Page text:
• As you begin watching the videos in this course, please recognize that although they have been produced by many sources, the subject of business communication is not a characterized by a lot of disagreement. This is why you will find many commonalities among the videos. If you pay attention to those common threads about business communication, you will understand and retain more information from this course than if you treat the resources as isolated elements. For example, you should watch this first video to gain broad insights into the relationship between effective communication and business success. However, you should also note that in this video Robert Chandler, Director of the Nicholson School of Communication, introduces an approach to business communication which is reflected in every resource in this unit and which you should also keep in mind throughout this course: “Seek first to understand, then seek to be understood.”

    • As you watch this video, think back to the emphasis on communication in business presented by the Robert Chandler video. Remembering his approach will help you appreciate the “how it matters” not only in business, but also in many other aspects of your life, as this video discusses.

    • Once you have finished watching this video, you may feel overwhelmed by the theoretical aspects of communication, but keep in mind that you will not be operating on theory in the business world. You will use your own observations and experiences to make decisions. However, as Robert Chandler emphasized in the first video you watched for this course, to be an effective communicator, you must “seek first to understand, then seek to be understood.” Communication theory is what will help you understand more about yourself as a communicator and also about the people whose understanding you seek.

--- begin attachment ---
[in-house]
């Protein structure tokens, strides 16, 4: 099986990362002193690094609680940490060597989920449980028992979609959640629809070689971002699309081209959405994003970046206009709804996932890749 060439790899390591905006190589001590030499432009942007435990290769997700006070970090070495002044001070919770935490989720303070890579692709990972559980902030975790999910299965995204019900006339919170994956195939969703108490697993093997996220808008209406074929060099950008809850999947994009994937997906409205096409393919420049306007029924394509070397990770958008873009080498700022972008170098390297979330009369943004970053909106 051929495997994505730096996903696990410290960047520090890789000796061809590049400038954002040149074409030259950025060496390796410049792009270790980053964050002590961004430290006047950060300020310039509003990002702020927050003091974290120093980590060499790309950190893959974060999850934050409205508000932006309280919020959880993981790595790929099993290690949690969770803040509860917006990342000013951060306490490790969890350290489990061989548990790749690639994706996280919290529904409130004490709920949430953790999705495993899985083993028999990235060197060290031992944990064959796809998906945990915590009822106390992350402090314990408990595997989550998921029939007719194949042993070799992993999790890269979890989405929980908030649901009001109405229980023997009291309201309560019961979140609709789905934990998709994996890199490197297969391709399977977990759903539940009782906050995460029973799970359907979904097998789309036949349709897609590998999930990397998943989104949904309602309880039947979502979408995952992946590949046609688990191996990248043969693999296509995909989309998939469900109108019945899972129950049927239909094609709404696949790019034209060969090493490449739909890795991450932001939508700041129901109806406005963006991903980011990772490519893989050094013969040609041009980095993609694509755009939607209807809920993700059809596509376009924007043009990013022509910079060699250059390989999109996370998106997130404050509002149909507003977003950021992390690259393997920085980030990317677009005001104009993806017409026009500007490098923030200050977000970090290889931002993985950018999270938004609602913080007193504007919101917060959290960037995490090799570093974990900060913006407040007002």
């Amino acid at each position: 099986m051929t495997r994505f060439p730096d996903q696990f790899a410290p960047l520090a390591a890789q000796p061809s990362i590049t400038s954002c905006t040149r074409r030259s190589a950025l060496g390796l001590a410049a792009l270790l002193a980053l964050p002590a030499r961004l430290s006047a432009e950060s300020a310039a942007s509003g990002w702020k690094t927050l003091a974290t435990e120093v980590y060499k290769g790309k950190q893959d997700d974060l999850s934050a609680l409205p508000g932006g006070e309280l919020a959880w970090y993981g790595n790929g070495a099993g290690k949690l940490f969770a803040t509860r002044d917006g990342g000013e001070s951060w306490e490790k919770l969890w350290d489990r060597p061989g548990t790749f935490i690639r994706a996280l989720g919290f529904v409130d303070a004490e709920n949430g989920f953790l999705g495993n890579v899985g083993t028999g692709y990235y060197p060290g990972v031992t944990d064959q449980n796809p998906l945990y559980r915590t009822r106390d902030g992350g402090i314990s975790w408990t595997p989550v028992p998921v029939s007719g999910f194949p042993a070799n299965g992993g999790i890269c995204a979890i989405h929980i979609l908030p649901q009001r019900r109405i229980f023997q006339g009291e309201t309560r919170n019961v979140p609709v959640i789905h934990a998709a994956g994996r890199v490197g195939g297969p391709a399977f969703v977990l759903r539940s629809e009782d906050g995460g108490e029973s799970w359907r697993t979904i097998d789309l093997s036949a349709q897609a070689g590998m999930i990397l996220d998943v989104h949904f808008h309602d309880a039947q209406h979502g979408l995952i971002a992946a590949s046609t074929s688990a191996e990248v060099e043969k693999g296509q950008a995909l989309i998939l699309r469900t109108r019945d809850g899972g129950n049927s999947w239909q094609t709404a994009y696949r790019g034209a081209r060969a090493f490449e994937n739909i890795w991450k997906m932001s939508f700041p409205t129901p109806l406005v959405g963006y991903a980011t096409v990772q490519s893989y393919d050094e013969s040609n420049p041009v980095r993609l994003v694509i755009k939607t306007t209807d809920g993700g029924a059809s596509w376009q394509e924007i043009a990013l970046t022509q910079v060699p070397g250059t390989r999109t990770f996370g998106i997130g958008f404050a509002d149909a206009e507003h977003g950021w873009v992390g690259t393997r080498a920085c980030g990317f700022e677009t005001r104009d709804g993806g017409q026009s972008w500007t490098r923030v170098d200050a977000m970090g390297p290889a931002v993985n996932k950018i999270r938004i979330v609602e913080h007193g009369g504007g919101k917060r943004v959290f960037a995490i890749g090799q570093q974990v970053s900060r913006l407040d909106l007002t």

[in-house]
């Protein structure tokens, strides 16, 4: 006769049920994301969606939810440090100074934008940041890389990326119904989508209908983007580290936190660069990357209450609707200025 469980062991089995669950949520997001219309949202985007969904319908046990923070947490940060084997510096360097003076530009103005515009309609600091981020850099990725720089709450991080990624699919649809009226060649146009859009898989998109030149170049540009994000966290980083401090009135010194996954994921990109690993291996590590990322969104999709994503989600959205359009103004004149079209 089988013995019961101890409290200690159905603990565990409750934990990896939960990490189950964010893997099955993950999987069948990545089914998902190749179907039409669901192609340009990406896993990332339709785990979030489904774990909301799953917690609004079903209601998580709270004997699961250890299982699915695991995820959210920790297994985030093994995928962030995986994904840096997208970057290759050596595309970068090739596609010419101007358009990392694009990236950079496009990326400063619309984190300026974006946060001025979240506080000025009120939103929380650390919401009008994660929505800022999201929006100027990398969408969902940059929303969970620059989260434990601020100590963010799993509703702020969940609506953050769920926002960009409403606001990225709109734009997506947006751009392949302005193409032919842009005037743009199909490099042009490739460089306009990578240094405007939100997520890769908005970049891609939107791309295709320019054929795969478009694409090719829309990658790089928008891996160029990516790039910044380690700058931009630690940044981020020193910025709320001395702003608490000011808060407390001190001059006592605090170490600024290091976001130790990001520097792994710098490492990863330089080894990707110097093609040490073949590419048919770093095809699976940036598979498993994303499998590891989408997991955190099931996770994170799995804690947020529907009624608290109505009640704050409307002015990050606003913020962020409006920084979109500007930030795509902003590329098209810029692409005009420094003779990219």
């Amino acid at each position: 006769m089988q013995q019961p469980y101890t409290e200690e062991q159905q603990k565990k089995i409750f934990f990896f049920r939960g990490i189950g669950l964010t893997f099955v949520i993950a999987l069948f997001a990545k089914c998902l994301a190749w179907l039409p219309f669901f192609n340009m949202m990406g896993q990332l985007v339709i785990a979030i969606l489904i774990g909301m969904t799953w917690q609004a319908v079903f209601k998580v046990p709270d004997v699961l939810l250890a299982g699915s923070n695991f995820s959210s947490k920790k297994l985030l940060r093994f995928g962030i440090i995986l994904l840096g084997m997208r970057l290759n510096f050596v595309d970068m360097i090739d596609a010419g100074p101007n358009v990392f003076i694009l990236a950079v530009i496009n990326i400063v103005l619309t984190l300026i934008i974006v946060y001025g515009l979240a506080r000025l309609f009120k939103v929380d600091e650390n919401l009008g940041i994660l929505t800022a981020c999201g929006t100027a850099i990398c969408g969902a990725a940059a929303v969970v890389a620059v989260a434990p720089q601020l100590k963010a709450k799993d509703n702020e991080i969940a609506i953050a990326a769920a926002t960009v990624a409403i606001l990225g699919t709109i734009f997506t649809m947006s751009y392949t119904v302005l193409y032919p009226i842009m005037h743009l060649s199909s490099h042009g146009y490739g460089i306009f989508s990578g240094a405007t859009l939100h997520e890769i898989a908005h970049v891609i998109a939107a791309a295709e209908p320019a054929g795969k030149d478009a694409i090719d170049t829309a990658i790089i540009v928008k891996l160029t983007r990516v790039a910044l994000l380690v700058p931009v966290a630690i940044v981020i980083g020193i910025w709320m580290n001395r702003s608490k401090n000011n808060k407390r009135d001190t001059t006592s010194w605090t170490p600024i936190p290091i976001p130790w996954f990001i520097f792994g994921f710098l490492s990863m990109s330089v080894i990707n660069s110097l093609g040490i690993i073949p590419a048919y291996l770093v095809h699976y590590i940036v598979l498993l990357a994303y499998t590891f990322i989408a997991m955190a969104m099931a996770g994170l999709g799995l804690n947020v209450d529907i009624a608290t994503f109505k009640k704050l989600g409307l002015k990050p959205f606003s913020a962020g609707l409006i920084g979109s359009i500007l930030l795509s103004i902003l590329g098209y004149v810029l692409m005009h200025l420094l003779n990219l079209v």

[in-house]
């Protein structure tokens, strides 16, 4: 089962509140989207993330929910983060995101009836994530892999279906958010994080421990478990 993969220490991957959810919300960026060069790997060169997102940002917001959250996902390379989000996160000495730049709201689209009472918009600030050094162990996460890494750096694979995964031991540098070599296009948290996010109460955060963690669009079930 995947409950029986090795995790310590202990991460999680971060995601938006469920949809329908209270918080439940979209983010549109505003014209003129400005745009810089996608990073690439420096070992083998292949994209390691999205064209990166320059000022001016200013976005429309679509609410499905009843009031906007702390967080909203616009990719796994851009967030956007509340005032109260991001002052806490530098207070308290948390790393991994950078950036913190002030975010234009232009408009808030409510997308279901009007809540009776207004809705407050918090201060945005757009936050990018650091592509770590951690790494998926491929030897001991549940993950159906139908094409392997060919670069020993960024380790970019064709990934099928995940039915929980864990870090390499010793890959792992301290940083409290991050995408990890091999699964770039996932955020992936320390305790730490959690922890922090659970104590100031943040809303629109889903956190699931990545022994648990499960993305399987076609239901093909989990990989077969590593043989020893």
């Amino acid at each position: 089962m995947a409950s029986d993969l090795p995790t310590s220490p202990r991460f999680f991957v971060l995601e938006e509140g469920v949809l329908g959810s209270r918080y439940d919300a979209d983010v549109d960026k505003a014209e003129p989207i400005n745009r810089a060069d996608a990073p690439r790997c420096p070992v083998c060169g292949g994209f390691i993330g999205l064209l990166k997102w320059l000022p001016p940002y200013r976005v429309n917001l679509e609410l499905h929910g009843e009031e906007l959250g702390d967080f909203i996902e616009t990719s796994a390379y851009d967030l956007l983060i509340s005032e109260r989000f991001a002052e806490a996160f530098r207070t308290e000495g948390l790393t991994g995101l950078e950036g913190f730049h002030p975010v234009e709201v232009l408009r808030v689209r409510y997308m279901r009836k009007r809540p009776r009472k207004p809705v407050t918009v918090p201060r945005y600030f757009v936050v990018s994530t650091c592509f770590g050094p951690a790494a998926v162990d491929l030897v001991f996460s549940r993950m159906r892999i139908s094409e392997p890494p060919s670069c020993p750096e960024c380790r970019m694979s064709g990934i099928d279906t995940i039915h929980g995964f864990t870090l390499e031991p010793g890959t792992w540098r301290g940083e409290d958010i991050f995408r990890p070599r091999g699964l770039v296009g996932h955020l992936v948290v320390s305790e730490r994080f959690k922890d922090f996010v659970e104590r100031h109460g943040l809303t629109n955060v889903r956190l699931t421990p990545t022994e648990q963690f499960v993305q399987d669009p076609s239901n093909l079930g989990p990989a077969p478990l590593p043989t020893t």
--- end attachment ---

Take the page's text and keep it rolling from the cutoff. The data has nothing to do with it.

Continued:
• 1.2: What Is Communication?

    • Please read this section, which describes communication process, including its eight essential elements: source, message, channel, receiver, feedback, environment, context, and interference. It also reviews communication models based on transactions and shared meaning. After you complete the reading, try to work on the exercises at the bottom of the webpage.

    • This assessment refers to the figures in the reading above. The attached PDF reproduces Figure 1.3 "Transactional Model of Communication” and Figure 1.4 "Constructivist Model of Communication” without the labels. Challenge yourself to label the elements of each diagram correctly. Fill in the appropriate labels for each blank box. Once you have completed the assessment, compare your answers to the answer key.

    • This video introduces different categories of communication as elements of a pyramid that represents the structure of communication science. Why is it important for you to appreciate communication science? As you learned in the previous video, theories produced by scientists and scholars provide explanations that can improve understanding. For example, the pyramid in this video illustrates graphically how “institutional communication,” which is another way of describing business communication, is near the top of the pyramid. After watching the video, you should be able to answer this very important question: Why is institutional communication at a higher level than group communication, but lower than societal communication?